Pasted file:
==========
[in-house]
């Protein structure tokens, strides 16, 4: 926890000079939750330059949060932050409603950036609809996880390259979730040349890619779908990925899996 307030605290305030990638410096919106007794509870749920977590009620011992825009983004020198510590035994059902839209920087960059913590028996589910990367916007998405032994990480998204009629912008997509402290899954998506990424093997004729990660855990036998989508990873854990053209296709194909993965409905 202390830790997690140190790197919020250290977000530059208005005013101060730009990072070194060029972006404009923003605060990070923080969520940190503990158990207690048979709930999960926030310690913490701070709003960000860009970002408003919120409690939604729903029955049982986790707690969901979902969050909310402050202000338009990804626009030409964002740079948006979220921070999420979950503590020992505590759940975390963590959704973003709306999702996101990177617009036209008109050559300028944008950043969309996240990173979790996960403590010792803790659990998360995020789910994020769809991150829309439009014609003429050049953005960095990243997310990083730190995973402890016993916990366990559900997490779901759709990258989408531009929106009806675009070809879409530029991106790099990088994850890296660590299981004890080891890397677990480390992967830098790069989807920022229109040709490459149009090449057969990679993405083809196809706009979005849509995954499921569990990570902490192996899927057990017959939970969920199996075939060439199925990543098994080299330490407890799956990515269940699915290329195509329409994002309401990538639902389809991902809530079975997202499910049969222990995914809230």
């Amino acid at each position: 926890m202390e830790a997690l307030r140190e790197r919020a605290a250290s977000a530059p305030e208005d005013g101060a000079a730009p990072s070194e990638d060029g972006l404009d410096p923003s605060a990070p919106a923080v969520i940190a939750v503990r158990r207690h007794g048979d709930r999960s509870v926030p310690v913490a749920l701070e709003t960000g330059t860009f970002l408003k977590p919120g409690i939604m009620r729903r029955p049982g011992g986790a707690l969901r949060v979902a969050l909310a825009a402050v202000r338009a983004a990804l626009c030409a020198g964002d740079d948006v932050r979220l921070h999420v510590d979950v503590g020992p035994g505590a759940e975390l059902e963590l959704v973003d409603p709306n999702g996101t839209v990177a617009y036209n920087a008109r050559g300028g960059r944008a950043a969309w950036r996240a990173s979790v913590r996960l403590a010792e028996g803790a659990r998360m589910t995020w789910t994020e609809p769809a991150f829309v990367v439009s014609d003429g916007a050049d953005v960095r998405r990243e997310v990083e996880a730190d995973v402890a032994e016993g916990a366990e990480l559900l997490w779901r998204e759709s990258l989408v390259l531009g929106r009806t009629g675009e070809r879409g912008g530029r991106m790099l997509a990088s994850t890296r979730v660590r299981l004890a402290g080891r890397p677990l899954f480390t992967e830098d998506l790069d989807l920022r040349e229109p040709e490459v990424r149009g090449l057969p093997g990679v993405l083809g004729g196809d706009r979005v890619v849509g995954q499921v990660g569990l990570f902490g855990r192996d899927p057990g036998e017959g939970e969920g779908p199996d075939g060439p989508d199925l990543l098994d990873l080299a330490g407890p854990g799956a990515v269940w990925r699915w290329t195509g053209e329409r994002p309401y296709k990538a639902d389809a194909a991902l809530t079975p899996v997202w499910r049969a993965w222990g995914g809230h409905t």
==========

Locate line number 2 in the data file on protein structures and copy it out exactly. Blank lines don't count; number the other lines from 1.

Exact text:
């Protein structure tokens, strides 16, 4: 926890000079939750330059949060932050409603950036609809996880390259979730040349890619779908990925899996 307030605290305030990638410096919106007794509870749920977590009620011992825009983004020198510590035994059902839209920087960059913590028996589910990367916007998405032994990480998204009629912008997509402290899954998506990424093997004729990660855990036998989508990873854990053209296709194909993965409905 202390830790997690140190790197919020250290977000530059208005005013101060730009990072070194060029972006404009923003605060990070923080969520940190503990158990207690048979709930999960926030310690913490701070709003960000860009970002408003919120409690939604729903029955049982986790707690969901979902969050909310402050202000338009990804626009030409964002740079948006979220921070999420979950503590020992505590759940975390963590959704973003709306999702996101990177617009036209008109050559300028944008950043969309996240990173979790996960403590010792803790659990998360995020789910994020769809991150829309439009014609003429050049953005960095990243997310990083730190995973402890016993916990366990559900997490779901759709990258989408531009929106009806675009070809879409530029991106790099990088994850890296660590299981004890080891890397677990480390992967830098790069989807920022229109040709490459149009090449057969990679993405083809196809706009979005849509995954499921569990990570902490192996899927057990017959939970969920199996075939060439199925990543098994080299330490407890799956990515269940699915290329195509329409994002309401990538639902389809991902809530079975997202499910049969222990995914809230």